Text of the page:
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by David Williams, President of Taylor Seminary

In previous posts, we have called attention to the fact that there is simply too much content in any discipline for anyone to know everything.  That being the case, someone has to make a determination as to what is most important to be learned.  Historically, that decision has been made by the faculty.

The Kairos Project has taken a different approach to answering the question of who decides what content needs to be learned.  We deeply value the importance of advances in knowledge and the rich nuance associated with the academic disciplines. We believe the guild should be received as gifts from God to the church.  Our faith and lives would be greatly diminished had the academy not been doing its work so well for many generations.  We believe that the academic credibility associated with the content dimension of knowledge is essential for the work we are called to do.  That said, we also recognize that the faculty alone cannot determine what content is needed.  We believe that the vocational context to which a student is called should have as much say in what needs to be learned as the academy does.

To understate the obvious, there may be disagreement here.  It is human nature to value things differently.  God has created us in such a way that we are drawn to and have capacity for some things more than others.  The result is that we will give greater value to some things than others.  Those of us who have given our lives to the study of a particular subject matter will likely be strong advocates for all the good things our discipline can bring to the student’s learning.  (I don’t know if I have ever met a faculty member who didn’t think the curriculum could be strengthened if more of their discipline was required in it.)  But because those with the deepest commitments to the student’s vocational context were either under-represented on the faculty or had no vote at all, the important impact of that context has been greatly diminished.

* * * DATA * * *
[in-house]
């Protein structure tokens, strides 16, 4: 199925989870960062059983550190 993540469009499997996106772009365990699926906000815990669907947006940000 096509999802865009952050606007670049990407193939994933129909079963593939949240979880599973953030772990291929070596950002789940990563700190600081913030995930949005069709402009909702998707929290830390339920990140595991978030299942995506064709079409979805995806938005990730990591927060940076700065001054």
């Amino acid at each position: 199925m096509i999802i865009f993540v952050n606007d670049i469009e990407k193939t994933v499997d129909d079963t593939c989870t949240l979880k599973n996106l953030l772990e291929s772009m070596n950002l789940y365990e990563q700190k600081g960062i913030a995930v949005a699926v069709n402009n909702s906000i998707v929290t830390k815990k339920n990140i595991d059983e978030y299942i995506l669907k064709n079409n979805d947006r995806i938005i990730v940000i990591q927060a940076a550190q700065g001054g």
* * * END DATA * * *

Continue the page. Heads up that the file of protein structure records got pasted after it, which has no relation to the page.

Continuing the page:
That is why, in the Kairos project, we have made vocational mentors full partners with the faculty mentor in determining and prioritizing what needs to be known to do good work in a particular vocation.  We believe that someone who successfully practices the vocation has an essential contribution to make regarding what content is most important. The vocational mentor is not a “consultant” from which the faculty asks “advice” (which can then be accepted or rejected), but rather a full partner together determining the content needed for the student to be successful. This is why you may hear us say that “vocation controls content.”

But the vocational mentor’s contribution isn’t limited to helping identify and prioritize content.  We believe the vocational mentor has an essential contribution for determining what skills and abilities the student needs for their vocation. Or, in Kairos, the “craft” needed for the vocation. This draws on our earlier observation that communities of practitioners (of the vocation) develop standards of excellence which help them move toward the ends to which they are striving.  As we noted earlier, when the two communities of practitioners were essentially the same folks, when those on faculty were also pastoring and leading our churches, there was fairly good alignment in understanding the appropriate elements of craft.  But the context has changed and those days are largely gone.

But we shouldn’t think this contribution is limited to naming and assessing skills more or less unique to the vocation.  (For example, if a person is called to pastoral ministry then the pastoral vocation has an important contribution to make in helping identify important pastoral skills and abilities.)  A contribution in this area is no doubt valuable, essential even, but we believe there are other significant contributions to be made. Vocation helps contextualize other skills as well.

Next week’s posts will help us see how this is so.

This post originally appeared on the Kairos University blog.

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